The Church has stood against the policy of detention centers for women and children fleeing violence, saying that they are contrary to social teaching and the dignity of the human person.

Controversy over the practice of immigrant detention has sparked exasperation among Catholic bishops and Lutheran leaders who say family detention centers are shameful and place heavy burdens on families, while staining the moral character of American society.

"Why do we feel compelled to place in detention such vulnerable individuals - traumatized young mothers and children fleeing persecution in their home countries?" stated Archbishop Gustavo Garcia-Siller of San Antonio in a March 27 statement following his visit to the detention center for immigrant families located in Dilly, Texas.

Archbishop Garcia-Siller was not alone in his indignation at the detention facilities - he was joined by Bishop Eusebio Elizondo Almaguer, auxiliary bishop of Seattle and chairman of the U.S. Conference of Catholic Bishops' Committee on Migration, and Bishop James Tamayo of Laredo.

Other Christian leaders, including Michael Rinehart and H. Julian Gordy, both bishops of the Evangelical Lutheran Church in America, united with the Catholic bishops in their stance opposing the detention of families fleeing violence and domestic abuse, imploring goverment officials to end the practice.

As of last summer, multiple detention centers have opened across the U.S. as a result of approximately 60,000 migrant families fleeing Central America and seeking aslyum across the border - many of whom have viable international protection claims or have fled extreme violence, death threats, rape, and persecution.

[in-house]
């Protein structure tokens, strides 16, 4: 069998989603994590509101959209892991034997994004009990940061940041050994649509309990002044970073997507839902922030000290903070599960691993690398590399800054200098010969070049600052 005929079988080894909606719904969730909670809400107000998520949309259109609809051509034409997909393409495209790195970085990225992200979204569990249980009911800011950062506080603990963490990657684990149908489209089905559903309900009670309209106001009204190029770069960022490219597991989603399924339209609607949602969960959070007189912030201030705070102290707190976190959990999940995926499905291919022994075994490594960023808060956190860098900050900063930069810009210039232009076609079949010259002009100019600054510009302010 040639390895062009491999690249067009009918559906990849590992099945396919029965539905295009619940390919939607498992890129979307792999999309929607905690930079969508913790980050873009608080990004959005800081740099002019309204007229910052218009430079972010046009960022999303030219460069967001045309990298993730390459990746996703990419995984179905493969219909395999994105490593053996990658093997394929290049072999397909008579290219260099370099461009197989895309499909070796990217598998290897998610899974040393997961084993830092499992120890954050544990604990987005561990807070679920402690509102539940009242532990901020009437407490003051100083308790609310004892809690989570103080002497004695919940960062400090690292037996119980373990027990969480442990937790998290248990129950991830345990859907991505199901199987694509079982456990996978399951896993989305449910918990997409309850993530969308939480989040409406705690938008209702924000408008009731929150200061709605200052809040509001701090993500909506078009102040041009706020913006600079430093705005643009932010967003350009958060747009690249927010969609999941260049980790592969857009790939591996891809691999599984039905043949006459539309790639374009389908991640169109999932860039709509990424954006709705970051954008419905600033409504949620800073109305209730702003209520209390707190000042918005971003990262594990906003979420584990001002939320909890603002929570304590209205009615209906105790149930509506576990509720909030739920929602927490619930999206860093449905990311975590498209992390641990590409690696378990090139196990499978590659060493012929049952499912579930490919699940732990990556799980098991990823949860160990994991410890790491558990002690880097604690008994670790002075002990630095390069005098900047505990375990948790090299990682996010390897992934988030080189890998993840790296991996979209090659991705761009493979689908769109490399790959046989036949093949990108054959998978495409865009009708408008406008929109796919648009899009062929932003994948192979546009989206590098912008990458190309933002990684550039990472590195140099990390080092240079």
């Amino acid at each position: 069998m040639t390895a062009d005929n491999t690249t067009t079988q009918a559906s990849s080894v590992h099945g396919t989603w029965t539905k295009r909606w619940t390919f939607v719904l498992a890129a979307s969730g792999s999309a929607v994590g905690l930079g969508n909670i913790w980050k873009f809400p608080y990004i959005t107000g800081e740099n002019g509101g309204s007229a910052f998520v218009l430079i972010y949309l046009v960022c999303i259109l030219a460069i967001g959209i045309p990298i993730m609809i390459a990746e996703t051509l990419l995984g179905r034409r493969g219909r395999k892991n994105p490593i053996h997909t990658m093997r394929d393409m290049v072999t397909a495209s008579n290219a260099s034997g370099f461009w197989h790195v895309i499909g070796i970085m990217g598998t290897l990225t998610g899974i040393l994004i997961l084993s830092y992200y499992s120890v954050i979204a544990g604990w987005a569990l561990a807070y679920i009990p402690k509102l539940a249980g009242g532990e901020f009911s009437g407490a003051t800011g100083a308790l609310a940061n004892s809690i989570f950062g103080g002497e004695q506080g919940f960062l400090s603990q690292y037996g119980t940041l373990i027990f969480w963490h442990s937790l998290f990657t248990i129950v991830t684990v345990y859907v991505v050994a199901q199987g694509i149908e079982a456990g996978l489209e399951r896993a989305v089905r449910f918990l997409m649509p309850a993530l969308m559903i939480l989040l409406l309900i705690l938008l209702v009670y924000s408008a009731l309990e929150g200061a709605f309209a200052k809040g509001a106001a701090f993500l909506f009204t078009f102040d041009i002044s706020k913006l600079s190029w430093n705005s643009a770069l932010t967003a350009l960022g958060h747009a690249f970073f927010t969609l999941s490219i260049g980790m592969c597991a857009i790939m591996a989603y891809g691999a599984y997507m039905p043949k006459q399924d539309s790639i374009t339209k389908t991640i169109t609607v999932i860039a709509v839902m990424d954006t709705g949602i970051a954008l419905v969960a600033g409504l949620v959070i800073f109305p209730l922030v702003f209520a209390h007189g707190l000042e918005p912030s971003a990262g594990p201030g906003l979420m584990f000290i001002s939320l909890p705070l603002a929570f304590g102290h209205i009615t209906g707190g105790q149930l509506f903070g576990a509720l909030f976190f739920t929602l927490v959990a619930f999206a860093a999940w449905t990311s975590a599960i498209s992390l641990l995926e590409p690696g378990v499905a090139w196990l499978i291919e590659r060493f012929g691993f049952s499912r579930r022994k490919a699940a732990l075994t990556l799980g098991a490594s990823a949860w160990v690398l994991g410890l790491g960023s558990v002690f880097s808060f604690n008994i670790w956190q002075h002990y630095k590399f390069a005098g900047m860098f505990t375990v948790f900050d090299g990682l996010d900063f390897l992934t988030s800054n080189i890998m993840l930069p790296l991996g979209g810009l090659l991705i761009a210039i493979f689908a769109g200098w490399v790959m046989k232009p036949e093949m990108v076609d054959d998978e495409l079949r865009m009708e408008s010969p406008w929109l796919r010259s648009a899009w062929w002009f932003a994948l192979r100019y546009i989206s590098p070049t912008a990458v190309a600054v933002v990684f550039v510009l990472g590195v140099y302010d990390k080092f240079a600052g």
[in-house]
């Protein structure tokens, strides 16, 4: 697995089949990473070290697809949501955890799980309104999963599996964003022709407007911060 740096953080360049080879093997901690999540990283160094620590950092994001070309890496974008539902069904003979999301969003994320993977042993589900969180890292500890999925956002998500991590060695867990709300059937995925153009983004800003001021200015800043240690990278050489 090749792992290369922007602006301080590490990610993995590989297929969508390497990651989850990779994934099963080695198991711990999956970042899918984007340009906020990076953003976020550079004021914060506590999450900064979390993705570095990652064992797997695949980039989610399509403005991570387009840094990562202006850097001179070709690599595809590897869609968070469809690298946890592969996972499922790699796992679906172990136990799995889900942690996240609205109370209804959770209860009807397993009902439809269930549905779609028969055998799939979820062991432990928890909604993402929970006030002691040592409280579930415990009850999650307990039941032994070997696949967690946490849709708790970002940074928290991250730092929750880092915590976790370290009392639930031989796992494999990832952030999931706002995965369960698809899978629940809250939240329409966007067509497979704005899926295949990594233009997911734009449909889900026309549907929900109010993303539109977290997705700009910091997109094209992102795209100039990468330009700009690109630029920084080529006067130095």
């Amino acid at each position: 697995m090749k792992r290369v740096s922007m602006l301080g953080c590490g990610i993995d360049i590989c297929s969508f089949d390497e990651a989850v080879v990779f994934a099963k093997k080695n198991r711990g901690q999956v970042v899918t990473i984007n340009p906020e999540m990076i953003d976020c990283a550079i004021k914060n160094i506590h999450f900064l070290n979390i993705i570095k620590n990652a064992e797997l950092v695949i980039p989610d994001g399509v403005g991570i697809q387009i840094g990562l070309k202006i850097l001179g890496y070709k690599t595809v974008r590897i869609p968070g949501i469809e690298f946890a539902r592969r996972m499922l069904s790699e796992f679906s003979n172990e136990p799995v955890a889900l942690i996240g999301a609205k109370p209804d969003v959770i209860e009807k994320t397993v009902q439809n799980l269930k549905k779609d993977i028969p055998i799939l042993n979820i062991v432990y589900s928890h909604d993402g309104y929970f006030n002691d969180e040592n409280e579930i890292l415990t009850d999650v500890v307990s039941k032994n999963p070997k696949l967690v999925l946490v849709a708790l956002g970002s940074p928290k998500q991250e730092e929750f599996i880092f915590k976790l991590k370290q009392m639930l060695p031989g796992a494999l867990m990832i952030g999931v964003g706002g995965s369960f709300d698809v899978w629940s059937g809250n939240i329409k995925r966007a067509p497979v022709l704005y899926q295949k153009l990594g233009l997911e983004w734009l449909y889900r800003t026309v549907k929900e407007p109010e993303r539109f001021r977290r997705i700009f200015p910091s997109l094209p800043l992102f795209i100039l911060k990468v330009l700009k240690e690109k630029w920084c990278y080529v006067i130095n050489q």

Although there were only about 100 spots for detention in the entire U.S. in 2014, that number has jumped to thousands over the period of one year.
The Department of Homeland Security has detained these families at facilities in New Mexico, Texas, and Pennsylvania.

The bishops are afraid that the use of detention centers could turn into a means for migrant deterrance, which would make the immigration policy violative of international law, according to the USCCB.

Last month, the U.S. District Court for the District of Columbia ordered a preliminary injunction that halted the government's policy of detaining families solely for detterence purposes. The case was made on the behaf of families who are fleeing the credible fear of persecution and would have the possibility of granted asylum.

The family detention network is costly, employing around $2 billion taxpayer dollars per year.

"The detention of families serves no purpose and undermines due process. It especially harms children, who experience emotional and psychological harm from detention," stated Bishop Elizondo, saying the detention method marks a low point in American immigration policy.

Looking for other alternatives for families seeking asylum, Bishop Tamayo stated there are humane ways to deal with the buildup of immigrant families who are entering the United States.

"The government should consider placing these families in humane alternatives to detention, where they could live in the community and access needed services, including legal representation," he urged, saying the Church is ready to help in this effort.

Perhaps the most telling consequence of detention centers for families could be what the policy says about the moral character of society, suggested Archbishop Garcia-Siller.

"A great nation such as ours need not incarcerate the most vulnerable in the name of deterrence," the San Antonio bishop said.

"The moral character of a society is judged by how it treats the most vulnerable in our midst. Our nation's family detention policy is shameful and I impore or elected officials to end it."